April 10, 2012 - 'Businessman' approved for ballot
Paper: Press-Enterprise, The (Riverside, CA)
Title: 'Businessman' approved for ballot
Date: April 10, 2012
Author: Jeff Horseman and David Danelski, Staff Writers
Assemblyman and Riverside County supervisor candidate Kevin Jeffries can describe himself as a small business owner on the June 5 ballot but must drop or revise language about his voting record on taxes, a court commissioner ruled Monday.
The decision is a partial victory for Supervisor Bob Buster who wanted to force Jeffries, R-Lake Elsinore, to describe himself as an Assembly member and remove ballot language that touted Jeffries as the anti-tax candidate in the three-man race for Buster's seat.
Buster's other challenger is retired California Highway Patrol officer Mike Soubirous.
Last month, Buster asked the court to order the county registrar of voters not to use the term "small business owner" in Jeffries' ballot statement. The ballots are scheduled to be printed today.
The supervisor also challenged a portion of Jeffries' statement describing him as the "only candidate to OPPOSE raising your vehicle tax, income tax and sales tax, saving families nearly $1,000 a year!"
Attorneys for Buster and Jeffries presented their arguments in court Monday morning.
Tom Jacobson, attorney for Jeffries, said it would be damaging to the political system if the court forced the Assemblyman to change the occupation designation on the candidate statement because of a complaint from an opponent.
"He (Buster) doesn't have the right to tell Mr. Jeffries what to say in his candidate's statement," Jacobson said.
Jeffries has said his primary source of income and retirement savings comes from his family business, which owns and manages commercial and residential properties.
Buster's attorney, James R. Sutton, countered that the "small businessman" designation misleads voters.
"This is someone who has been in the Assembly for six years, and that is not mentioned anywhere" in the candidate's statement, Sutton said.
In court papers, Buster contended Jeffries' statement about taxes is misleading and an indirect personal attack.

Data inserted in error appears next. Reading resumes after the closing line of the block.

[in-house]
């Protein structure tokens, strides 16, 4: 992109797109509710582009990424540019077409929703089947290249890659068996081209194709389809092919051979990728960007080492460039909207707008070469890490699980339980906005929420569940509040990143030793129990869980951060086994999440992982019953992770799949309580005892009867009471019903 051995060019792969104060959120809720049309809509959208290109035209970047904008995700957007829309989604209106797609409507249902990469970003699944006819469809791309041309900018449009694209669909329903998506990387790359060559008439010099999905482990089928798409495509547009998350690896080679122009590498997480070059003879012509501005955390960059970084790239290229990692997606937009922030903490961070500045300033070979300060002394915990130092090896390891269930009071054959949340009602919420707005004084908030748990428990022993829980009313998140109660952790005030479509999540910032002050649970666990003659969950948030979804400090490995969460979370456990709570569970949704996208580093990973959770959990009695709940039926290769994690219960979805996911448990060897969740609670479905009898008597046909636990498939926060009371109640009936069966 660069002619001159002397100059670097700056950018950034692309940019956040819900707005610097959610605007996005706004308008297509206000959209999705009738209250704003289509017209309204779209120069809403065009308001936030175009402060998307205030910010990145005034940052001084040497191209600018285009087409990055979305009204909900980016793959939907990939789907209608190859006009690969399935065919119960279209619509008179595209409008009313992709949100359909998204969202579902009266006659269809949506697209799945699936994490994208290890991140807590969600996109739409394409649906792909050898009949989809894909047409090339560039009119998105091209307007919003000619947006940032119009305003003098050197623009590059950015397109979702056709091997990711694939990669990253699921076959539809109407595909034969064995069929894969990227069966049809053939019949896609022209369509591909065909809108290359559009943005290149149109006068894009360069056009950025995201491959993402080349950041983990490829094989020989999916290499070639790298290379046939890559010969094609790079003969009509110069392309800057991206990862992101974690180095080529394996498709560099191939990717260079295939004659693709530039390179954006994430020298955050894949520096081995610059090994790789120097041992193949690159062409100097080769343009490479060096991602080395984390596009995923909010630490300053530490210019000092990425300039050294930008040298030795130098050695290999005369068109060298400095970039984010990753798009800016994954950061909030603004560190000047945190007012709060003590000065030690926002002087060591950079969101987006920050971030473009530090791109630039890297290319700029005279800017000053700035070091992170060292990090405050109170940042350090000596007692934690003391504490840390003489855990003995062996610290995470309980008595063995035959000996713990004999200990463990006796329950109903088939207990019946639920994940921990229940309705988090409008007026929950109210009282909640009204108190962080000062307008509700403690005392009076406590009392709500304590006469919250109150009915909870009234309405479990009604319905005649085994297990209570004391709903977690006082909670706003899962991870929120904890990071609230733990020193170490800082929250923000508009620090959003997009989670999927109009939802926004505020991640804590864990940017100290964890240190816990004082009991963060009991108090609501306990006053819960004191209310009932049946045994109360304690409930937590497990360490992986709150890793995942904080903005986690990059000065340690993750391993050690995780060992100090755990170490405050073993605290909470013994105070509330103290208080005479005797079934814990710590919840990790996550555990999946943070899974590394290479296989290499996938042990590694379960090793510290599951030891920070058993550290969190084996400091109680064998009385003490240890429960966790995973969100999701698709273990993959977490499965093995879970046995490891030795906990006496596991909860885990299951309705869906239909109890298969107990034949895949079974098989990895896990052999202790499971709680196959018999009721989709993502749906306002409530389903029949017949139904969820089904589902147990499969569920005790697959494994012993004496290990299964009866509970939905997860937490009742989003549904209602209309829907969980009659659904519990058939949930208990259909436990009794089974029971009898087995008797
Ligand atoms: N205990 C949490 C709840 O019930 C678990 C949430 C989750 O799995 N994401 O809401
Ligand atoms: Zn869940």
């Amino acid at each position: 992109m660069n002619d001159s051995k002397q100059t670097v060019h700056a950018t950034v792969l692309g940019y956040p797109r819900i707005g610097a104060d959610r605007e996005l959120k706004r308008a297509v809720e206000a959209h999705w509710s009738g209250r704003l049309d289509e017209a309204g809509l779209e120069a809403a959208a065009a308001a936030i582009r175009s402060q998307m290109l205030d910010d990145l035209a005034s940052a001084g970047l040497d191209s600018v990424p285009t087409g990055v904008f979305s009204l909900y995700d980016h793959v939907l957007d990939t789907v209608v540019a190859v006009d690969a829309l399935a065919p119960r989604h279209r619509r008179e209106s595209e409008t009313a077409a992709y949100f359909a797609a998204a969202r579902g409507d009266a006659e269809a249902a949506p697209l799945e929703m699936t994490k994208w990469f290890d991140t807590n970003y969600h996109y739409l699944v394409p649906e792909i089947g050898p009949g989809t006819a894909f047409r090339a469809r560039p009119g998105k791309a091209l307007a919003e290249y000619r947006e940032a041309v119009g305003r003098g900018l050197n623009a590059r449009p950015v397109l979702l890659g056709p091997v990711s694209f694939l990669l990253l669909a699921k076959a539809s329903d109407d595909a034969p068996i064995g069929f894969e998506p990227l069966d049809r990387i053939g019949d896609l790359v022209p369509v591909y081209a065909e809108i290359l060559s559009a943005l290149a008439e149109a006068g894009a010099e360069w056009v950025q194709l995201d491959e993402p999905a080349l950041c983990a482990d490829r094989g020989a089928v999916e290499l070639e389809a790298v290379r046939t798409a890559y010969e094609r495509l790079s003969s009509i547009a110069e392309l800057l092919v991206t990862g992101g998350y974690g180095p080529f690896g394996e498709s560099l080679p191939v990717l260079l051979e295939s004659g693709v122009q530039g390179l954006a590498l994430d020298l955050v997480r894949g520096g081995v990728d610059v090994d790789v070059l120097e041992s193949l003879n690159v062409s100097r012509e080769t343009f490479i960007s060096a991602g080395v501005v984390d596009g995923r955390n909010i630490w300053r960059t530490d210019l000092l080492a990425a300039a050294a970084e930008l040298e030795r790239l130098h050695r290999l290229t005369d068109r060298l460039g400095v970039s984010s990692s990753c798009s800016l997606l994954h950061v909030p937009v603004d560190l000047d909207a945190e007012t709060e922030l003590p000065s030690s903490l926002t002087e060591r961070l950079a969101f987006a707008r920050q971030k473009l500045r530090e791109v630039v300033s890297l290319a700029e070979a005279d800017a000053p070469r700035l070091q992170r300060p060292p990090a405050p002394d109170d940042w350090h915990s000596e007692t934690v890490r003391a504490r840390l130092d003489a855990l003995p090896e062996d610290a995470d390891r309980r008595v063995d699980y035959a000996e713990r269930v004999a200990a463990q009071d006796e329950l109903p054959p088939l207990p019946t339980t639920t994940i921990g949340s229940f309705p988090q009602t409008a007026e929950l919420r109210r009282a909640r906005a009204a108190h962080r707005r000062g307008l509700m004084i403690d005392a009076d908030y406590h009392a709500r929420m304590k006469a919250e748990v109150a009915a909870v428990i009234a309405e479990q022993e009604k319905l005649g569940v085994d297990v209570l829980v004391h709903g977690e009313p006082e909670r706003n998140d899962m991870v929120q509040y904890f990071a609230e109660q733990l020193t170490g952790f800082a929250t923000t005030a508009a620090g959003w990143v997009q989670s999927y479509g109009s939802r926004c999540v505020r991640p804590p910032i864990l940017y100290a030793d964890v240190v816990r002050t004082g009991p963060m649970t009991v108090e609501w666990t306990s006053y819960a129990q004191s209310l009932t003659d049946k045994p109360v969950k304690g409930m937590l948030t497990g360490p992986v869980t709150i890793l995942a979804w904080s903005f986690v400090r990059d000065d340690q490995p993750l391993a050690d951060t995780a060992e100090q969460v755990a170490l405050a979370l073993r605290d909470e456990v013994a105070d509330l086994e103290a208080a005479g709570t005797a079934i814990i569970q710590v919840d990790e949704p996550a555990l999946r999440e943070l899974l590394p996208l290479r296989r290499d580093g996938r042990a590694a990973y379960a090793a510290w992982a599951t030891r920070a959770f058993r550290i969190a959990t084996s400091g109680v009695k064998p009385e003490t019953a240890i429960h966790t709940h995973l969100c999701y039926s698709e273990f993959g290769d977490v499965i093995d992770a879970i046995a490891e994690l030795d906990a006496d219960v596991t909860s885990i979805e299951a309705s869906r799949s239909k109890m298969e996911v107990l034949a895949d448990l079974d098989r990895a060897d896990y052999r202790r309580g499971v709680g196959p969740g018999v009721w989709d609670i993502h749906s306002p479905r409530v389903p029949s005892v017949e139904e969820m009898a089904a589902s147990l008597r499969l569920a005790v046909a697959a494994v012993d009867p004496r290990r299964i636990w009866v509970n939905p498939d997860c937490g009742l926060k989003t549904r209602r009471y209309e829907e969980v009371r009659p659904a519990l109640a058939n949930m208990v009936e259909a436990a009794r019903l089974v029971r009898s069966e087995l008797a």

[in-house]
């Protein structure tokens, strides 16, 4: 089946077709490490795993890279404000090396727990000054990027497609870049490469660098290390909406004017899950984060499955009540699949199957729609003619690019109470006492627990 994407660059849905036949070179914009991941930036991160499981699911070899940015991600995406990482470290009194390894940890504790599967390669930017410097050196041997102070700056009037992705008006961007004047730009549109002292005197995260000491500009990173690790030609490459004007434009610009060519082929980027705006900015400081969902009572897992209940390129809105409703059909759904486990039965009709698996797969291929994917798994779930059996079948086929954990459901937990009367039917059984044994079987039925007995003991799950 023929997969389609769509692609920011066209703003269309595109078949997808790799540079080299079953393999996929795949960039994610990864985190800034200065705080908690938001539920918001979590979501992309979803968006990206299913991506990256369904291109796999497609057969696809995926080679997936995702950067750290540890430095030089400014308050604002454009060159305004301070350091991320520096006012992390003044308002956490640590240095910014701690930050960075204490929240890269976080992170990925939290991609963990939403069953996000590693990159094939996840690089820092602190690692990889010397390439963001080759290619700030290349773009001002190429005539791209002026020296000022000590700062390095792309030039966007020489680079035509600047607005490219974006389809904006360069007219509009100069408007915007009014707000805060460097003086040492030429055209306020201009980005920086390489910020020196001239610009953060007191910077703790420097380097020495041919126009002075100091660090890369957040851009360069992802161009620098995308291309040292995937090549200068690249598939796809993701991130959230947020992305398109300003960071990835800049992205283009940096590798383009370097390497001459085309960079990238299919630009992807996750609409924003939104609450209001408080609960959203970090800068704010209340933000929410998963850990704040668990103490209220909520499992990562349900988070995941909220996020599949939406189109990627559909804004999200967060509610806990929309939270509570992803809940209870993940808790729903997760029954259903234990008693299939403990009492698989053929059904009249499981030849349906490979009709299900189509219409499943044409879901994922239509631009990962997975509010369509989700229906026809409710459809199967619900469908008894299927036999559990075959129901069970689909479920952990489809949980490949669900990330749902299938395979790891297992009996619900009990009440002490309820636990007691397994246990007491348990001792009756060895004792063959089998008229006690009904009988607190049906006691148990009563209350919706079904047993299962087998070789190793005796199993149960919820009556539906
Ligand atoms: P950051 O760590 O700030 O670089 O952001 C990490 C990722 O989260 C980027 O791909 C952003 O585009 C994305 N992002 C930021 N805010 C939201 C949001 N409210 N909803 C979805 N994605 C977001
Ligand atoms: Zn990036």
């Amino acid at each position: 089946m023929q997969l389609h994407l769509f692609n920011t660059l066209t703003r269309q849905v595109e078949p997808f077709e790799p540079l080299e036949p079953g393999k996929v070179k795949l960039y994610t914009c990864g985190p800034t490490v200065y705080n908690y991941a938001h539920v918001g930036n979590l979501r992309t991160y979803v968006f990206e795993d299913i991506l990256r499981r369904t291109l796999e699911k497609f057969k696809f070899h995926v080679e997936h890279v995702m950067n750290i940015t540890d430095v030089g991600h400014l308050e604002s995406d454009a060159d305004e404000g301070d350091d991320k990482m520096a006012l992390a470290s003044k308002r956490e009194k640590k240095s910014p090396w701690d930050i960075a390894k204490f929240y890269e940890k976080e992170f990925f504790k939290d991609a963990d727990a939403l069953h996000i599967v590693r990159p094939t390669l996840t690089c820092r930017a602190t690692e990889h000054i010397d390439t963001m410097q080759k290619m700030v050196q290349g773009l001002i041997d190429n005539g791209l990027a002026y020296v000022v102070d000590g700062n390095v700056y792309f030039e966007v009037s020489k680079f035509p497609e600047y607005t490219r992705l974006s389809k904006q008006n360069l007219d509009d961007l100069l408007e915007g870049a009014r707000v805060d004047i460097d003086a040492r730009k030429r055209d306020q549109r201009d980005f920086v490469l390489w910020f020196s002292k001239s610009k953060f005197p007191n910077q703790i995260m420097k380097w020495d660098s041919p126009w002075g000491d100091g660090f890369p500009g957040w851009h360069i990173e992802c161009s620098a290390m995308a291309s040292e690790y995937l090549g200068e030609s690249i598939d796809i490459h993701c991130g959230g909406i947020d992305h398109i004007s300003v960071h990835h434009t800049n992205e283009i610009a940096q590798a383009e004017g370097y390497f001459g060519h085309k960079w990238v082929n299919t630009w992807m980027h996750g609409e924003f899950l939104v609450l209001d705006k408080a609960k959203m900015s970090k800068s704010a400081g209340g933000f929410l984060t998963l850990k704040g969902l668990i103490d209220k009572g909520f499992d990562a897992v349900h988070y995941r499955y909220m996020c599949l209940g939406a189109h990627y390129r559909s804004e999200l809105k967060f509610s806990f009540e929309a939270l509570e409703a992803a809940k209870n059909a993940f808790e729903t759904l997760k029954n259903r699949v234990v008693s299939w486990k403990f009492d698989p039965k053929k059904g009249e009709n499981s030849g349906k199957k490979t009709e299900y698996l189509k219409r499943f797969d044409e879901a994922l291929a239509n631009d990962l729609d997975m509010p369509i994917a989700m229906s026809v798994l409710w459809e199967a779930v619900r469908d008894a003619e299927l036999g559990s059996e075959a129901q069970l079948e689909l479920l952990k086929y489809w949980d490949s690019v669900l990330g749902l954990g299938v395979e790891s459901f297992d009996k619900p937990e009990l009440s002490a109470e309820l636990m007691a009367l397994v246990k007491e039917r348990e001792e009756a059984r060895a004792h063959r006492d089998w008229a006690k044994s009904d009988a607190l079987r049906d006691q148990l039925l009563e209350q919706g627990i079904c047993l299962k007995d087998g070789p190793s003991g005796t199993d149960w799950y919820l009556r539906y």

Superior Court Commissioner Paulette Durand-Barkley upheld Jeffries' right to call himself a small business owner but required the registrar to delete the statement about taxes. During the hearing, she said Jeffries' opponents are not state legislators and could not have voted on vehicle taxes and the like.
Jeffries can submit a revised statement "that clarifies the context in which (he) voted, or which states a personal position without reference to voting record," according to Barkley's decision.
In an interview Monday, Jeffries said he approached Buster's legal team about changing his ballot language but was turned down.
"Today was a complete waste of taxpayer funds and court time, and I'm very pleased with the outcome," he said.
Buster said he was glad the commissioner ordered Jeffries "to change one of his main statements in his ballot arguments."
He said Jeffries is trying to avoid being associated with an unpopular, dysfunctional state Legislature. As for turning down Jeffries' offer of a revised ballot statement, Buster said Sutton "never said to me, 'We're being offered this (by the Jeffries camp) in exchange for this.'"
Barkley's decision differs from one issued in a similar case in San Bernardino County.
A Superior Court judge ruled late last month that Supervisor Neil Derry cannot identify himself as a businessman on the June ballot; instead, he must refer to himself as a county supervisor.
A supporter of Derry's opponent, San Manuel tribal Chairman James Ramos, filed the challenge with the Ramos campaign's financial backing. The judge found that Derry's principal occupation was supervisor.
Follow Jeff Horseman on Twitter: @JeffHorseman
Follow David Danelski on Twitter: @DavidDanelski
Record Number: 11039643
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